Are Your Great Outdoors Being Threatened by Invasive Species?

You bet they are. Thousands of non-native invasive plants, insects, fish, mollusks, crustaceans, pathogens, mammals, birds, reptiles, and amphibians have infested hundreds of millions of acres of land and water across the Nation, causing massive disruptions in ecosystem function, reducing biodiversity, and degrading ecosystem health in our Nation’s forests, prairies, mountains, wetlands, rivers, and oceans. Invasive organisms affect the health of not only the Nation’s forests and rangelands but also of wildlife, livestock, fish, and humans.

"Thinking Like a Landscape"

Aldo Leopold asked us all to "think like a mountain," recognizing the interconnectedness of natural systems. In this vein, we are reaching out to you help us “think like a landscape,” where together we can view the forest holistically, realizing ways to encompass multiple objectives and perspectives within the same landscape.

Cooper Creek Watershed Project Information

The purpose of the project is to restore healthier conditions for a diversity of native plants and to improve wildlife habitat for game and non-game species including deer, turkey, grouse, songbirds, bats, birds of prey, and pollinators. The primary focus is to make the forest more resilient and sustainable by reestablishing a healthy range of age and diversity of tree species, improving wildlife habitat and increasing watershed function. 

Striking a Balance for the Locust Stake OHV Trail System

This popular trail system was loved to death. Now, the Forest Service is moving ahead to improve the safety and sustainability in an effort provide a place for off-road riding while protecting natural resources. View the latest fact sheet.

Community Connections at Chattooga River Ranger District Office

Forest Service employees on the Chattahoochee-Oconee National Forests don’t just work in your community—they live there, too. In many communities the Forest Service is your largest neighbor, so making connections is important. For four members of Boy Scout Troop #6 of Rabun County, that connection was made strong last month.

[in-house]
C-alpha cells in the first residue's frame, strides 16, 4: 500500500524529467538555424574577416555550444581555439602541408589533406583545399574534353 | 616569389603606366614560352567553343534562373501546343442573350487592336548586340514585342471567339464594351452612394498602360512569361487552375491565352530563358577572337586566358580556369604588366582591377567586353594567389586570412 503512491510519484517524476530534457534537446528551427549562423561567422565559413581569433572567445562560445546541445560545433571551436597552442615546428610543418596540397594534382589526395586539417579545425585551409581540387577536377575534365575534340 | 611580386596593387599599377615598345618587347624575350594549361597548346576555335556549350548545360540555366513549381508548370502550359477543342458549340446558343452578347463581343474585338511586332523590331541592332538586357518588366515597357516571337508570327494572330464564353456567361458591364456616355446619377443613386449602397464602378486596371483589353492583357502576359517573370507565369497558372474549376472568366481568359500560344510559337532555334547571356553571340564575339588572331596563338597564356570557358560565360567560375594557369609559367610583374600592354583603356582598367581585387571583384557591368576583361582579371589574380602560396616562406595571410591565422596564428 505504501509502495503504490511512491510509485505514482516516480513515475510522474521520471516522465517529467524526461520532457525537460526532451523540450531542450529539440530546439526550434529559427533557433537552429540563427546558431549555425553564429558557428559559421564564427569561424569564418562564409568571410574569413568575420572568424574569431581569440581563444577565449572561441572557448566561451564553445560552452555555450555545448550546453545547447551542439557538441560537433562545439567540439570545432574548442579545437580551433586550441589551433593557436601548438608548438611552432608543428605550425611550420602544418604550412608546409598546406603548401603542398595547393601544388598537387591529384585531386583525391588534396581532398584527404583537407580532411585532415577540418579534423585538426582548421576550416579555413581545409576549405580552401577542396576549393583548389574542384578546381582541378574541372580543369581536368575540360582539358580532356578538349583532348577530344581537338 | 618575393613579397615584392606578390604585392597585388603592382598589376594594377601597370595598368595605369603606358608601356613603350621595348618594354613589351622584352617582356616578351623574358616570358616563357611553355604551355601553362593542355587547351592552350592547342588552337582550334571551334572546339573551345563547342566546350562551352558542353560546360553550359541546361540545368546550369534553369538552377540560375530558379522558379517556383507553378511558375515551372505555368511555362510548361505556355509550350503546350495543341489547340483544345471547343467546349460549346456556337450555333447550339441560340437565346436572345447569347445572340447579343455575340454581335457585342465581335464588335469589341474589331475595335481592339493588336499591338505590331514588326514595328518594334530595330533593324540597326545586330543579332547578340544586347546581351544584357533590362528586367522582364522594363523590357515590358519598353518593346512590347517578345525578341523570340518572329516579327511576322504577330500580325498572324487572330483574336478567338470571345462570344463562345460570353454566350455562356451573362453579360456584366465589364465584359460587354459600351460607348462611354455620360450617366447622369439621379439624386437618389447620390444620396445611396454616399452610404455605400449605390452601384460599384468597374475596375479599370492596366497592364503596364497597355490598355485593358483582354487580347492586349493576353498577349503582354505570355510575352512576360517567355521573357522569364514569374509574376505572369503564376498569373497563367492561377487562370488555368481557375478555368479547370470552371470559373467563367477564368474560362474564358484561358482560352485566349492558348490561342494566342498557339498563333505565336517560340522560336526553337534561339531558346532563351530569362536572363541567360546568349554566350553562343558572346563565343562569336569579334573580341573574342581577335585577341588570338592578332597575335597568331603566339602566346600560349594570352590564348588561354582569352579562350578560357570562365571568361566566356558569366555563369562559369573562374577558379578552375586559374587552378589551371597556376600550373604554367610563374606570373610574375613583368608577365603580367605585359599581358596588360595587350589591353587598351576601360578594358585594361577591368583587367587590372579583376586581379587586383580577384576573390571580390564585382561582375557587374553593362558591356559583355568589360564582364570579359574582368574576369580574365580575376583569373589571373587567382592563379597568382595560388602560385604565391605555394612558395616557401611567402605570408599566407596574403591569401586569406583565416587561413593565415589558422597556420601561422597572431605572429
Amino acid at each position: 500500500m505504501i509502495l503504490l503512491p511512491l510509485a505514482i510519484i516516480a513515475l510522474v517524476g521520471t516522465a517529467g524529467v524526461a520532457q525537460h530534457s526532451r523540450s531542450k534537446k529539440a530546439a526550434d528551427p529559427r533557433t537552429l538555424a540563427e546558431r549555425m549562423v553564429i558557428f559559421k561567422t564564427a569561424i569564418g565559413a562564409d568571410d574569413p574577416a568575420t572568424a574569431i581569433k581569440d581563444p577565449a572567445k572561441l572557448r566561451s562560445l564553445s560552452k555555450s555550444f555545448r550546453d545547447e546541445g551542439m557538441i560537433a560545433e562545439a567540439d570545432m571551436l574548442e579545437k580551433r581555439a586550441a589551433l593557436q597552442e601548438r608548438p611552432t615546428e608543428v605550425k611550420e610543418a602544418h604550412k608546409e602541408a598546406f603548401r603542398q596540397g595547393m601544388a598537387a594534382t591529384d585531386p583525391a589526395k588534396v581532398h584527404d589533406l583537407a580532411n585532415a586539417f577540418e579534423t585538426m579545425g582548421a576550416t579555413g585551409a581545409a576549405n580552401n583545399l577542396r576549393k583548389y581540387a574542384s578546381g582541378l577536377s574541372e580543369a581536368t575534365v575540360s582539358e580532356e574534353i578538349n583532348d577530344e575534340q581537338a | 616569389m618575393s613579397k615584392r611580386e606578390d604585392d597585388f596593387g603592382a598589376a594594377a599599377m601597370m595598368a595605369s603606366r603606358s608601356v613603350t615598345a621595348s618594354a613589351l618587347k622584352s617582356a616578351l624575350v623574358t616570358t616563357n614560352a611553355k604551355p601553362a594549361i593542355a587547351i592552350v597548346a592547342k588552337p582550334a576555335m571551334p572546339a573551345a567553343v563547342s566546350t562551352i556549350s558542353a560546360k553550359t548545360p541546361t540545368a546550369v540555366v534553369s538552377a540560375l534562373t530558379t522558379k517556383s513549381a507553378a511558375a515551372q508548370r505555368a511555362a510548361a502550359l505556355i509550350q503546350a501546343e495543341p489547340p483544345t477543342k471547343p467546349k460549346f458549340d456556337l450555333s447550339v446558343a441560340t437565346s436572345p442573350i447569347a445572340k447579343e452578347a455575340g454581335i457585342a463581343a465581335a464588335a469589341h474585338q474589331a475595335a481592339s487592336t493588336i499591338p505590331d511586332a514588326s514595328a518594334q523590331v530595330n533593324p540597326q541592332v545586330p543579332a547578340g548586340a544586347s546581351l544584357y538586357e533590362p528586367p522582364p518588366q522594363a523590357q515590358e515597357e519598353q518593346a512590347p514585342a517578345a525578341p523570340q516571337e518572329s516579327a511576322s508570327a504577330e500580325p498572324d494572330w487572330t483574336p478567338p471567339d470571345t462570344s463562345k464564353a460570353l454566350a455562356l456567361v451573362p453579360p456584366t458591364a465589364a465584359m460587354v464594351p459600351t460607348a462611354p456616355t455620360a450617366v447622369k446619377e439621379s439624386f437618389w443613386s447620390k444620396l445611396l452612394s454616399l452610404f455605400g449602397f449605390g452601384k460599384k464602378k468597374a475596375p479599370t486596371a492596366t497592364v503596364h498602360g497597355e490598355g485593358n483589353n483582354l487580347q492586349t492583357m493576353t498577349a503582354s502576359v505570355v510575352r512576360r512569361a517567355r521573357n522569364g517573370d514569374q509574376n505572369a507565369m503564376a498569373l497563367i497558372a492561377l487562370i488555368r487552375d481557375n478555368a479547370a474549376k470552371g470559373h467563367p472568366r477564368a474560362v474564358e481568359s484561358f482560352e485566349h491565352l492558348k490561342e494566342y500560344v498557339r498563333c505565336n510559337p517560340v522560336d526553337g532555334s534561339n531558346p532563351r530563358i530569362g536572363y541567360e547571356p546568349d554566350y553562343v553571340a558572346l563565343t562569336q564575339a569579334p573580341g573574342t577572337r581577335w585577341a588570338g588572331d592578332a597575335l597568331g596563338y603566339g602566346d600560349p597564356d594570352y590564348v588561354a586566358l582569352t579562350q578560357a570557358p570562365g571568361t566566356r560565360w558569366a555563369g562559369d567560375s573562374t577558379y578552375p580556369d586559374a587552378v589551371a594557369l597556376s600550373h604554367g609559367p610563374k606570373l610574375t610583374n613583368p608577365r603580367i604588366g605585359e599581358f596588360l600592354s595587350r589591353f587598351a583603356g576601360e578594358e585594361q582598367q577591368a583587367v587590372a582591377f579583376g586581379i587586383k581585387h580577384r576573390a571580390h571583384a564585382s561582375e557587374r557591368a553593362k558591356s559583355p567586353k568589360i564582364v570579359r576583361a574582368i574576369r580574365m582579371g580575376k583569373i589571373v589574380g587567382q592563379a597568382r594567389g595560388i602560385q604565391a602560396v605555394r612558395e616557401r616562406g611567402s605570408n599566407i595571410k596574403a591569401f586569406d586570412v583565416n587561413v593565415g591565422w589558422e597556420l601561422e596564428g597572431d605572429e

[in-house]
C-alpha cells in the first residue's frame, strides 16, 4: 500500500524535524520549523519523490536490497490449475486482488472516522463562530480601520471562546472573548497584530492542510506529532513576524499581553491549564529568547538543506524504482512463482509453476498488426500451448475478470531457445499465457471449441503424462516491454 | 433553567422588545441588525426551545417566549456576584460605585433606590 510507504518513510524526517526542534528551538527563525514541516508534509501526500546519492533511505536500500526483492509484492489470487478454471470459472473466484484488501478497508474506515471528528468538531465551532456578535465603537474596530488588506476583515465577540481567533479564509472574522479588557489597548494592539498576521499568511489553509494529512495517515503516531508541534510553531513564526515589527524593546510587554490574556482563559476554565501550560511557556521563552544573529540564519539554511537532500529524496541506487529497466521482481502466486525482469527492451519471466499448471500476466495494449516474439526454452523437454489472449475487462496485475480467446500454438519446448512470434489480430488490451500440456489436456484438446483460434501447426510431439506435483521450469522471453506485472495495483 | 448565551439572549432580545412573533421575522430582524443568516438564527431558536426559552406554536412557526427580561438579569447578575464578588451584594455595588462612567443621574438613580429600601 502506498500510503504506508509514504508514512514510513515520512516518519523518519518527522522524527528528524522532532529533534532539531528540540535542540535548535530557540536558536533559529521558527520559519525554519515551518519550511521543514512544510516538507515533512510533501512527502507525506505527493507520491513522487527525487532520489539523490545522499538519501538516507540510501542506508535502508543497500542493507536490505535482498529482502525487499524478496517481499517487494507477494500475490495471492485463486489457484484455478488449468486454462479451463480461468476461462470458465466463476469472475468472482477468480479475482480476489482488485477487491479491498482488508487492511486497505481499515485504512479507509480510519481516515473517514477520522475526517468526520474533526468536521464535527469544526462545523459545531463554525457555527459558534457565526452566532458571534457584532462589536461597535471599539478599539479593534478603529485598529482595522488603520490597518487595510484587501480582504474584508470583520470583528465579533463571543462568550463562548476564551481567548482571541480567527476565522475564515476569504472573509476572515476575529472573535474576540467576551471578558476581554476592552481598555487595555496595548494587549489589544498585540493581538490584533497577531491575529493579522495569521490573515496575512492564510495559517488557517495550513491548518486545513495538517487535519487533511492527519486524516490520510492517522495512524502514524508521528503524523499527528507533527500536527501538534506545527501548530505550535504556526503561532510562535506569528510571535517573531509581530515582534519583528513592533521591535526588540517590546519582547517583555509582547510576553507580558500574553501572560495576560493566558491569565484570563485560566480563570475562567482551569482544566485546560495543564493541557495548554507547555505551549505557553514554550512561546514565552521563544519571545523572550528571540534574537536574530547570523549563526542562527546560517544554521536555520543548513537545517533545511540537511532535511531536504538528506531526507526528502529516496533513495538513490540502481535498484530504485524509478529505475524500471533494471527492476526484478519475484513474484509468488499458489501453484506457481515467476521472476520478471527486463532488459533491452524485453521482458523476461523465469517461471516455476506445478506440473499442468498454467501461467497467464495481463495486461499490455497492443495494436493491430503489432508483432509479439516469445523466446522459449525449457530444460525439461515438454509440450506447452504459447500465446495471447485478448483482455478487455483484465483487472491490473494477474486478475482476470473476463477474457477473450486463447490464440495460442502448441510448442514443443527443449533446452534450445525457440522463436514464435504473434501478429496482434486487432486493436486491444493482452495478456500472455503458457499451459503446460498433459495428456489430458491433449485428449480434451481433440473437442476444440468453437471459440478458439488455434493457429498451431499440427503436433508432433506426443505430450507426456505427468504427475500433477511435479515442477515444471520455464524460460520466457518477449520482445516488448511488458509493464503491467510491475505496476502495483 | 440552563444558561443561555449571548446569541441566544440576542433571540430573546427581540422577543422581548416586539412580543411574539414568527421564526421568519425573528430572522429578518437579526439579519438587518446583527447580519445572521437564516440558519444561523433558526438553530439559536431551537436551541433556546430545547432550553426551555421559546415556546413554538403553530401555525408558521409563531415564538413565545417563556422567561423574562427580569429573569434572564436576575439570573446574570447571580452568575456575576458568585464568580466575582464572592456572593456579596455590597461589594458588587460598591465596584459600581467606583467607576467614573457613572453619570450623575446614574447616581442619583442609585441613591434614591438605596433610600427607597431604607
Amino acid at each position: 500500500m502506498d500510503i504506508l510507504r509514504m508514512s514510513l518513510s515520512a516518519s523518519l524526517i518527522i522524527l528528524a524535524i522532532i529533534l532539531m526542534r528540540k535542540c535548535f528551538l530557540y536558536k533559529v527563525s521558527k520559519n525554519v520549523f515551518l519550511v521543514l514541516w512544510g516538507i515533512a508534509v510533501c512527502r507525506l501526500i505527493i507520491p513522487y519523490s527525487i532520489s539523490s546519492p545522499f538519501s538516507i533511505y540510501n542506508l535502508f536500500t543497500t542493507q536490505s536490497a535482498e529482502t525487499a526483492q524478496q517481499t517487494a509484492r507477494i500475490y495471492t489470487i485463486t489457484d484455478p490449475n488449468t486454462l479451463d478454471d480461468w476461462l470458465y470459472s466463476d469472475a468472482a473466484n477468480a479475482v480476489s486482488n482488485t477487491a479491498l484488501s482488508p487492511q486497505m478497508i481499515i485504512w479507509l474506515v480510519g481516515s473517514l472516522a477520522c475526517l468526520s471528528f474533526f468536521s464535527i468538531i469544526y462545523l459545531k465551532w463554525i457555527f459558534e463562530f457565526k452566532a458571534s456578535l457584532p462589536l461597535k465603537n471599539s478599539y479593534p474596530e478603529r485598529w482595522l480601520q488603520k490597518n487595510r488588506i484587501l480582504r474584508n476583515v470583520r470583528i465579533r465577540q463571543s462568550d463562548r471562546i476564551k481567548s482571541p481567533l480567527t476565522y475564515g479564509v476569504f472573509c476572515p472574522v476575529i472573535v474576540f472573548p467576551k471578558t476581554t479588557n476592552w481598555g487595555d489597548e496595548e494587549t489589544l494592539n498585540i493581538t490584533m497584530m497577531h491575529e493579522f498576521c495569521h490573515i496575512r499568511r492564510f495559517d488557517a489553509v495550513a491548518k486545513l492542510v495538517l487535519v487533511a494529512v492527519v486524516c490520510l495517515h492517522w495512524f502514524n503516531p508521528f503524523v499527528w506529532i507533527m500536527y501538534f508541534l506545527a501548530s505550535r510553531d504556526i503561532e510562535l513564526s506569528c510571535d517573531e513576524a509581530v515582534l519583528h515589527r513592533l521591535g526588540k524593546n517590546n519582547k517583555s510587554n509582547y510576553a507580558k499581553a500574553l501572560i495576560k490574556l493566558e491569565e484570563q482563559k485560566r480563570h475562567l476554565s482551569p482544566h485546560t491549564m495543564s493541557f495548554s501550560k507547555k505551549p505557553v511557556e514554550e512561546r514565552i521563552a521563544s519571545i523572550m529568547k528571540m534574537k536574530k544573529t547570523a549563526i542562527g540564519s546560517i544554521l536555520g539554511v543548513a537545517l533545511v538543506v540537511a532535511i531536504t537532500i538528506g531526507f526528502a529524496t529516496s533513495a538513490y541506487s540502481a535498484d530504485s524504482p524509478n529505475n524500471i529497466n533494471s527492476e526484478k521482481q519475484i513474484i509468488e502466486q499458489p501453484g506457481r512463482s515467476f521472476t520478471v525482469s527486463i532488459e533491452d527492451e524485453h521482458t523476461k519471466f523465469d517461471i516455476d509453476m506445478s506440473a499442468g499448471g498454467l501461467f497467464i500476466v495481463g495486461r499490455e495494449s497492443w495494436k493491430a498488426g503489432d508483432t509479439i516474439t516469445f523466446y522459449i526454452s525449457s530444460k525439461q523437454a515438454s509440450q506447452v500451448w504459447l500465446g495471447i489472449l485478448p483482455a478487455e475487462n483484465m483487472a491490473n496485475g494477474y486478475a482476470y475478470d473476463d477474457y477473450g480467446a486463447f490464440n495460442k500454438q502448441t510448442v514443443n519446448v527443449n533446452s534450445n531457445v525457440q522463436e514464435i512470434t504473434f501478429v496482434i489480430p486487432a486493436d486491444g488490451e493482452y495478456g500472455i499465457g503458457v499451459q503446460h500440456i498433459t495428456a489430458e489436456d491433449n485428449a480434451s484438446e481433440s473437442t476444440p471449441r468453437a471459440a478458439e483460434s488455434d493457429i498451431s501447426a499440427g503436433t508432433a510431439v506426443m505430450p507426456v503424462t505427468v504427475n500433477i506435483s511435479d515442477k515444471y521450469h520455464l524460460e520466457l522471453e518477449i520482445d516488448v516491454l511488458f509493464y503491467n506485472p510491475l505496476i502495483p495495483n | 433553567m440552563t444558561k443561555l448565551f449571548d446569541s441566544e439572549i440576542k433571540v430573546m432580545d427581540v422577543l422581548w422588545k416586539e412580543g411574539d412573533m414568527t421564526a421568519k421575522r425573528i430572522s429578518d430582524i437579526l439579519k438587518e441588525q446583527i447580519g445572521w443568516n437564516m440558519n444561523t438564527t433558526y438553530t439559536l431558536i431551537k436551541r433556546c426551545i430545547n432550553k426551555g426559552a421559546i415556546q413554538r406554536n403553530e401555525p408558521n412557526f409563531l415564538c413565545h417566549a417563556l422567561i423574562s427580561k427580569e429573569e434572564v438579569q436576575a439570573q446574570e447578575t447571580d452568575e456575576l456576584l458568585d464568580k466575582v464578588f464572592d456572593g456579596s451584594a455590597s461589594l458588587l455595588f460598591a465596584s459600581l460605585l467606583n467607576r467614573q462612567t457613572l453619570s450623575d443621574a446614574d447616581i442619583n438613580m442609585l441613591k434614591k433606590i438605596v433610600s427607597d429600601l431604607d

Forest Service Employees Help Fulfill Holiday Hopes for Local Children

Chattahoochee-Oconee National Forests employees don't just work in your community, they live in it, too.  Find out how some Forest Service employees built a partnership with the Marine Toys for Tots Foundation that helped expand the group's ability to make the holidays brighter for less fortunate children here in Georgia.

Rainbow Gathering Information for the Chattahoochee National Forest

​The Rainbow Family of Living Light chose to hold its 2018 annual gathering on the Chattahoochee National Forest, Blue Ridge Ranger District. The unauthorized gathering site was located near Bull Mountain off of Forest Service Road 28-1 near Dahlonega.

The Threat of Non-native Invasive Species

The insidious and relentless invasion of species from other parts of the world continues to threaten the health of our native plant communities. Watch this short video to see how.

Welcome Betty Mathews, New Forest Supervisor

Meet Betty Mathews as she begins her new job as Forest Supervisor of the Chattahoochee-Oconee National Forests.

A Trail to Every Classroom in North Georgia

Summer brings to an end an incredible school year for Union County Middle School students who have been immersed in learning about a famous 2,181 mile long trail that begins nearby.  The Appalachian Trail was the subject of a school-wide, year-long education and outreach program called Trail to Every Classroom.

Former Forest Supervisor Named Federal Land Manager of the Year

George Bain, former Forest Supervisor of the Chattahoochee-Oconee National Forests in Georgia, is the 2012 Federal Land Manager of the Year for the USDA Forest Service. He was honored last month at a national awards ceremony in Washington, D.C. 

FS Law Enforcement Officers Connect with Kids at Career Day in Georgia

Law enforcement officers with the Chattahoochee-Oconee National Forests joined forces with about 70 other professionals recently to showcase their careers at Clarkesville Elementary School in Clarkesville, Ga.

Christopher Upton Honored by Georgia Law Enforcement Memorial

On April 12, 2011, the Georgia Law Enforcement Mobile Memorial Wall came to the Forest Supervisor’s office of the Chattahoochee-Oconee National Forests in Gainesville, GA to honor Chris and all law enforcement officers who lost their life in the line of duty.

Controlled Burning for Healthy Forest Management in the Appalachians

Fire is a very important element in the health of many ecosystems, whether it is a raging wildfire or a controlled burn. Of course, it's much better to have a controlled burn if you want a healthy forest. Take a look at this brochure to learn more about how fire is used as a tool to create healthier forests in the Appalachian Mountains.